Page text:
Recruitment of Participants

Recruitment of participants took place between March 2007 and September 2008. The returned screening questionnaires resulted in 784 potentially eligible workers who were interested in participation. After telephone contact 191 workers refused participation and 327 workers did not meet the inclusion criteria, resulting in 266 workers for whom intake meetings were planned. During the intake meeting 103 workers were not included due to several reasons (see Fig. 1). Finally, 163 workers who met all inclusion criteria were enrolled in the study and randomised to the participatory RTW program (n = 79) or usual care (n = 84). An overview of the recruitment flow is presented in Fig. 1.

Fig. 1
figure 1

Flow of the workers in the study

Loss to Follow-Up

Data about RTW and sickness benefit were available for all workers for the whole 12-months follow-up period. The RTW data were collected from the SSA database, including the workers’ file, and the self-report questionnaires. Data about sickness benefit were collected from the SSA database. For the self-reported secondary outcomes complete follow-up data were available for 116 participants (=71.2%).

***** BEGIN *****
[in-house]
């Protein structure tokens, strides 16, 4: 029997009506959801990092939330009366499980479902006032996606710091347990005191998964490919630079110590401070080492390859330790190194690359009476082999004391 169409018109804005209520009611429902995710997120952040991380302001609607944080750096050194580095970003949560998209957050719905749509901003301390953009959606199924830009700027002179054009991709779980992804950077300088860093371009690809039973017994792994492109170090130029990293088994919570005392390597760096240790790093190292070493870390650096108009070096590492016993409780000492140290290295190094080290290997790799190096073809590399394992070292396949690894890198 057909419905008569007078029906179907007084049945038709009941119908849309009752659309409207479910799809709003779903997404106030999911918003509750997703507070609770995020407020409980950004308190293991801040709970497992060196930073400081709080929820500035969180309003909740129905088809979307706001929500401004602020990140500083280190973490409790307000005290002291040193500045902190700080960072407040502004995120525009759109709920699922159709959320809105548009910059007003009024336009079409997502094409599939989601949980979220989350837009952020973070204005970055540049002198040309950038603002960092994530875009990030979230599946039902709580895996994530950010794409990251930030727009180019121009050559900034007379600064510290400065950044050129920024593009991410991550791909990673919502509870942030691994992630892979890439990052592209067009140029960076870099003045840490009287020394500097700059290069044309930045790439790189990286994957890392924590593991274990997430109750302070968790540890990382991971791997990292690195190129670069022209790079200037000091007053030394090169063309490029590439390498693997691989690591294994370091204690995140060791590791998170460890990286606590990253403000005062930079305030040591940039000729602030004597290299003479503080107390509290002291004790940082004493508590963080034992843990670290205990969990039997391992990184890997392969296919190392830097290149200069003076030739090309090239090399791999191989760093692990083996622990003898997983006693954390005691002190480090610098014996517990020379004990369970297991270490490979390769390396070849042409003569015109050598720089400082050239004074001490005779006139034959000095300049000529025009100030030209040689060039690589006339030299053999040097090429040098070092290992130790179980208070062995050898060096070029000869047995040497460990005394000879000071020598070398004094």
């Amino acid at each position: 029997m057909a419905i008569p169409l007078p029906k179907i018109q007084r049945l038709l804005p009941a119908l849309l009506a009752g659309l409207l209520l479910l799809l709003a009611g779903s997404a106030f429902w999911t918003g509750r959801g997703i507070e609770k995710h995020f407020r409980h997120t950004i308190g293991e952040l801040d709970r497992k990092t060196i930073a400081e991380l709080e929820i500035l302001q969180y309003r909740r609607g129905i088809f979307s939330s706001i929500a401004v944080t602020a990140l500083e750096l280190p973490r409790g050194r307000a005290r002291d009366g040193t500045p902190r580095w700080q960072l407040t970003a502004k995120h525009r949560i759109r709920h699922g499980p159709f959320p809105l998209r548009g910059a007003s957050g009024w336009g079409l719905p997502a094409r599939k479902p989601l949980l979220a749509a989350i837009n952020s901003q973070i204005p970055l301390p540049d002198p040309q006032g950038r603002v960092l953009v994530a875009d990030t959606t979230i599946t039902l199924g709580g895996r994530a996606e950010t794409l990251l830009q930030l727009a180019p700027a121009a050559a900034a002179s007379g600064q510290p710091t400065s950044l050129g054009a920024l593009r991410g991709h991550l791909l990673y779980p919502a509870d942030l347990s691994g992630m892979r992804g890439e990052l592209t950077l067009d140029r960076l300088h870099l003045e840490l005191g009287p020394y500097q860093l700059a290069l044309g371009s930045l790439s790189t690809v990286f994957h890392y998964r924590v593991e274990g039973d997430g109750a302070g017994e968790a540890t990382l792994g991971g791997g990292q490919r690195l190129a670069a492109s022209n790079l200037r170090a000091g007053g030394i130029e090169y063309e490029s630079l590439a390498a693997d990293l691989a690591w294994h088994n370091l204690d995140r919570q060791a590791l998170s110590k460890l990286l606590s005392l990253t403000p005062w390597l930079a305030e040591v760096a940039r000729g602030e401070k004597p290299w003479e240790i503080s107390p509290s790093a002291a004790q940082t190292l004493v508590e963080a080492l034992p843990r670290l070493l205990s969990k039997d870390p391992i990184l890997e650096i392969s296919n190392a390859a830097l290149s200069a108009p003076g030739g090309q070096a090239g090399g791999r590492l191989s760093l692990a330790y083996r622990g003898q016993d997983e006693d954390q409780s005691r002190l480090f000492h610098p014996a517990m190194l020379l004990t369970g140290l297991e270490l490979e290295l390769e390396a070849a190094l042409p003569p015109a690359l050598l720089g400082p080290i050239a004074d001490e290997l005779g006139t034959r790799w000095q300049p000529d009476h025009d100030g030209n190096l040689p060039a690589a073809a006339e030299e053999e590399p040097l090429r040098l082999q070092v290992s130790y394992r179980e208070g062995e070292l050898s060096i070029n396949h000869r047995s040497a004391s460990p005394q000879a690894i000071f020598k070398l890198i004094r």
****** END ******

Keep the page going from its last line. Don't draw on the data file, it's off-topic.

Baseline Characteristics

Table 2 presents a summary of the measured baseline characteristics of the participants in the participatory RTW program group and the usual care group. For most of the baseline characteristics (i.e. worker-related, pain-related, health-related, work-related, and behavioural determinants) there were no or only minor (non-significant) differences between the two groups. All participants were fully work disabled at the time of enrolment. Approximately half of the workers in both groups (usual care group 52.4% and intervention group 54.4%, respectively) worked prior to reporting sick, i.e. the onset of work disability. For the participants who did not work before reporting sick the median duration between end of last job and first day of reporting sick was 13.0 months (interquartile range (IQR) 6.3–45.3 months) in the usual care group and 13.5 months (IQR 6.0–43.5 months) in the participatory RTW program group. However, despite randomisation, prognostic dissimilarities were present at baseline with worse physical role functioning (P = 0.052); more regular work schedule in last work (P = 0.031); and less intention to RTW despite symptoms (P = 0.024) in controls. If necessary, for these dissimilarities was adjusted in analyses.